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Become An Insulation Mechanic

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Working As An Insulation Mechanic

  • Getting Information
  • Handling and Moving Objects
  • Performing General Physical Activities
  • Inspecting Equipment, Structures, or Material
  • Coordinating the Work and Activities of Others
  • Outdoors/walking/standing

  • Repetitive

  • $57,000

    Average Salary

What Does An Insulation Mechanic Do

Insulation workers install and replace the materials used to insulate buildings and their mechanical systems to help control and maintain the temperatures in buildings. These workers are often referred to as insulators.

Duties

Insulation workers typically do the following:

  • Remove old insulation and dispose of it properly
  • Read blueprints and specifications to determine the requirements of the job
  • Determine the amount and type of insulation needed
  • Measure and cut insulation to fit into walls and around pipes
  • Fasten insulation in place with staples, tape, or screws
  • Use compressors to spray insulation into some spaces
  • Install plastic barriers to protect insulation from moisture
  • Follow safety guidelines

Properly insulated buildings save energy by keeping heat in during the winter and out in the summer. Insulated vats, vessels, boilers, steampipes, and hot-water pipes also prevent the wasteful loss of heat or cold and prevent burns. In addition, insulation helps reduce noise that passes through walls and ceilings.

When renovating old buildings, insulators often must remove the old insulation. In the past, asbestos—now known to cause cancer—was used extensively to insulate walls, ceilings, pipes, and industrial equipment. Because of this danger, hazardous materials removal workers or specially trained insulators are required to remove asbestos before workers can begin installation.

Insulation workers use common hand tools, such as knives and scissors. They also may use a variety of power tools, including power saws to cut insulating materials, welders to secure clamps, and staple guns to fasten insulation to walls. Some insulators use compressors to spray insulation.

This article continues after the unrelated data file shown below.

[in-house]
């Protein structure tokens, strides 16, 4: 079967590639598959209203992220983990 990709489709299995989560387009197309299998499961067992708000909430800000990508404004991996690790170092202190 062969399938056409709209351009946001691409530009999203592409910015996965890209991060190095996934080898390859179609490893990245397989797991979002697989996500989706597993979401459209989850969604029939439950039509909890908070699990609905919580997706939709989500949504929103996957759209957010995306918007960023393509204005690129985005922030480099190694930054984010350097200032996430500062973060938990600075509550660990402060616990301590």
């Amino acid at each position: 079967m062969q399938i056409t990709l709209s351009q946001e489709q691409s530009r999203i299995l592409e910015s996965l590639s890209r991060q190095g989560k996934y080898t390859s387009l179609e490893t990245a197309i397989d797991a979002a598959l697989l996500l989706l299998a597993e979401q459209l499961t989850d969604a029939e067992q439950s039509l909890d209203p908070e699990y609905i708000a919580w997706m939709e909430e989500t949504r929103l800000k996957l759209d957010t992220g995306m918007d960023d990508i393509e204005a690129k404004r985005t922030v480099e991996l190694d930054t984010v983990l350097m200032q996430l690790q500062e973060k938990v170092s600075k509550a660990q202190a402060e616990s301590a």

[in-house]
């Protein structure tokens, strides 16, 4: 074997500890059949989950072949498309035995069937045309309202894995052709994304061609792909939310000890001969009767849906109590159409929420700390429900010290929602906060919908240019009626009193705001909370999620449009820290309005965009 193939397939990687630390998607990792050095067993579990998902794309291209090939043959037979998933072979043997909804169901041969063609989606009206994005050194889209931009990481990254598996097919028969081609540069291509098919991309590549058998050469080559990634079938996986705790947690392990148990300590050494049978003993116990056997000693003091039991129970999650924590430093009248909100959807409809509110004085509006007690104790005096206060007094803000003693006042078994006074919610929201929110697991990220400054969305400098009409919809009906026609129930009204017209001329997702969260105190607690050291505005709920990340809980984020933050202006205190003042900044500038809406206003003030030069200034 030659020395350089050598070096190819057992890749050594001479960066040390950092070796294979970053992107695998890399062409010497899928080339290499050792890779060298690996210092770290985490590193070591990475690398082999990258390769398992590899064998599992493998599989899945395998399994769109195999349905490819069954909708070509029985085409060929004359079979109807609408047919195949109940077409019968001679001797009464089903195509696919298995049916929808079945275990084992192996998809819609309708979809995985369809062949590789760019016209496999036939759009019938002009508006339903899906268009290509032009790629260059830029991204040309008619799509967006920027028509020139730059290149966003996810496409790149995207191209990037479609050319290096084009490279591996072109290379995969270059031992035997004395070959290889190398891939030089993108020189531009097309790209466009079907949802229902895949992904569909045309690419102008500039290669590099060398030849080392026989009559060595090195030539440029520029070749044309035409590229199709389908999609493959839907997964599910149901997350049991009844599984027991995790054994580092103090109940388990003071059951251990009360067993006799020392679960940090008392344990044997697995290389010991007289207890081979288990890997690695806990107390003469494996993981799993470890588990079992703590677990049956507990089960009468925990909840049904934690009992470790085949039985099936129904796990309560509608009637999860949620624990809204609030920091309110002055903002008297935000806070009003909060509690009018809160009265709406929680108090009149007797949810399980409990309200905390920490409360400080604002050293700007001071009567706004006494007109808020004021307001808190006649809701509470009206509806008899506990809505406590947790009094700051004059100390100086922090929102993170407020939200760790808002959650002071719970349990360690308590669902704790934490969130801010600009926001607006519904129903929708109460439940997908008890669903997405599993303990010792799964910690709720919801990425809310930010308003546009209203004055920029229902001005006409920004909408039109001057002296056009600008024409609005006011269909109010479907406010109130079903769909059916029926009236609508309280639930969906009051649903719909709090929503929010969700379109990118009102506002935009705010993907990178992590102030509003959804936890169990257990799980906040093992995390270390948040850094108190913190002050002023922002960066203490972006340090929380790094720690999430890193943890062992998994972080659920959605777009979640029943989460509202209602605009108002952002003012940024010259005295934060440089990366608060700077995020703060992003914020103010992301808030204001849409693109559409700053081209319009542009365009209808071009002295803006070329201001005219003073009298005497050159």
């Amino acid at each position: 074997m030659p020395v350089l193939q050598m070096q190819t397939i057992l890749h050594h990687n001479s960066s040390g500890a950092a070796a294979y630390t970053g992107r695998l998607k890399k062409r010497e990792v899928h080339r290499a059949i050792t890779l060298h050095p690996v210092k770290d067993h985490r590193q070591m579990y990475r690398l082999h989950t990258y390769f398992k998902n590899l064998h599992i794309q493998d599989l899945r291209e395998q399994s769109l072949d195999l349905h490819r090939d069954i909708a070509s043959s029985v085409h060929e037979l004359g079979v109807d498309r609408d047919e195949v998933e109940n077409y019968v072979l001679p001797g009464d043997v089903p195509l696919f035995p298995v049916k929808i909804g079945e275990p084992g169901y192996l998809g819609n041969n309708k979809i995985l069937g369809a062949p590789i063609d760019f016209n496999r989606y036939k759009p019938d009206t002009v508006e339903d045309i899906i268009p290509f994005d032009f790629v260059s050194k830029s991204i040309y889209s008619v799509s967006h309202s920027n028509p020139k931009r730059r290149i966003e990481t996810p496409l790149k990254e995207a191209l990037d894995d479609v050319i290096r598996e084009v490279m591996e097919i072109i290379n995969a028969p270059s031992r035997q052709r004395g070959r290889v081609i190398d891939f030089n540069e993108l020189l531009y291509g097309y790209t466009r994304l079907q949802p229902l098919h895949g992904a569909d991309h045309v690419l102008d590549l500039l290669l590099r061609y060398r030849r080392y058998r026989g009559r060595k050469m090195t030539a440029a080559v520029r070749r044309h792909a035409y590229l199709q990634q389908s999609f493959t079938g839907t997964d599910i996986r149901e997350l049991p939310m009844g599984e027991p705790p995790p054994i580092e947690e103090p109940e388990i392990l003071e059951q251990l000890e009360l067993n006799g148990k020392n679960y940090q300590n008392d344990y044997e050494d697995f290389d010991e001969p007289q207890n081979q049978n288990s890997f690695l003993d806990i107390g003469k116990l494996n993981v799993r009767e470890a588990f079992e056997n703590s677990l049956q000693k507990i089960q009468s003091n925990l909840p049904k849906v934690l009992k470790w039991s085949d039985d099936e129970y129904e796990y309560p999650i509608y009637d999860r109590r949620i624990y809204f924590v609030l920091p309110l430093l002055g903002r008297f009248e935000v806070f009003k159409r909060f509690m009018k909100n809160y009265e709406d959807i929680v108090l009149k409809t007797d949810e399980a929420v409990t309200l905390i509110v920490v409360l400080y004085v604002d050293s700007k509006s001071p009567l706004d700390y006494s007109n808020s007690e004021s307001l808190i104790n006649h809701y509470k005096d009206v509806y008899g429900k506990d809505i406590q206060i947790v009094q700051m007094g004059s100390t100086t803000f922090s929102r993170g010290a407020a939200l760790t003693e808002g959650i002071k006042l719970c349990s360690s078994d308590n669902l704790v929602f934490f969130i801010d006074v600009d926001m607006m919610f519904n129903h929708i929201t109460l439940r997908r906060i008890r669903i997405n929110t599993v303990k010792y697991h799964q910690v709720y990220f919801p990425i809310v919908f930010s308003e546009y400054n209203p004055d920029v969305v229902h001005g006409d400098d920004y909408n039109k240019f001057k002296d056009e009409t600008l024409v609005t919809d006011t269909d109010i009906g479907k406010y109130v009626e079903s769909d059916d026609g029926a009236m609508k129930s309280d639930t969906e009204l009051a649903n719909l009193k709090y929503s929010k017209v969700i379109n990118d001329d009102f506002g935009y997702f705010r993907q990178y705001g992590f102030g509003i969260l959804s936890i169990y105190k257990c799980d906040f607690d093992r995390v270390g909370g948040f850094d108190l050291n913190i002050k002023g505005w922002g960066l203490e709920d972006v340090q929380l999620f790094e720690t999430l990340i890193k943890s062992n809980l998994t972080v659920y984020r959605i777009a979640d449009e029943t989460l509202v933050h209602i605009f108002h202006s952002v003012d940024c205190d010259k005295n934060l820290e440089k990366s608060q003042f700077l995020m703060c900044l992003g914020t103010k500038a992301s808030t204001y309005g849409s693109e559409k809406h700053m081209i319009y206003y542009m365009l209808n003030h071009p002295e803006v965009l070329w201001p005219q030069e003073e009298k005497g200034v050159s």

Workers sometimes wrap a cover of aluminum, sheet metal, or vapor barrier (plastic sheeting) over the insulation. Doing so protects the insulation from contact damage and keeps moisture out.

Floor, ceiling, and wall insulators install insulation in attics, under floors, and behind walls in homes and other buildings. Most of these workers unroll, cut, fit, and staple batts of fiberglass insulation between wall studs and ceiling joists. Some workers, however, spray foam insulation with a compressor hose into the space being filled.

Mechanical insulators apply insulation to equipment, pipes, or ductwork in businesses, factories, and many other types of buildings. When insulating a steampipe, for example, they consider the temperature, thickness, and diameter of the pipe in determining the type of insulation to be used.

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How To Become An Insulation Mechanic

Most floor, ceiling, and wall insulation workers learn their trade on the job since no formal education is typically required. Most mechanical insulation workers complete an apprenticeship program after earning a high school diploma or equivalent.

Education

There are no specific education requirements for floor, ceiling, and wall insulation workers. Mechanical insulation workers should have a high school diploma. High school courses in basic math, woodworking, mechanical drawing, algebra, and general science are considered helpful for all insulation workers.

Training

Most floor, ceiling, and wall insulation workers learn their trade on the job. New workers are provided basic instruction on installation and begin to place insulation immediately. Insulators who install blown or sprayed insulation will work alongside more experienced workers to learn how to operate equipment before being tasked with leading a spray installation job.

Most mechanical insulation workers learn their trade through a 4-year apprenticeship. Some apprenticeships may last up to 5 years, depending on the program. For each year of a typical program, apprentices must have at least 1,700 to 2,000 hours of paid on-the-job training and a minimum of 144 hours of related technical instruction. Technical instruction includes learning about installation techniques as well as basic mathematics, how to read and draw blueprints, general construction techniques, safety practices, and first aid.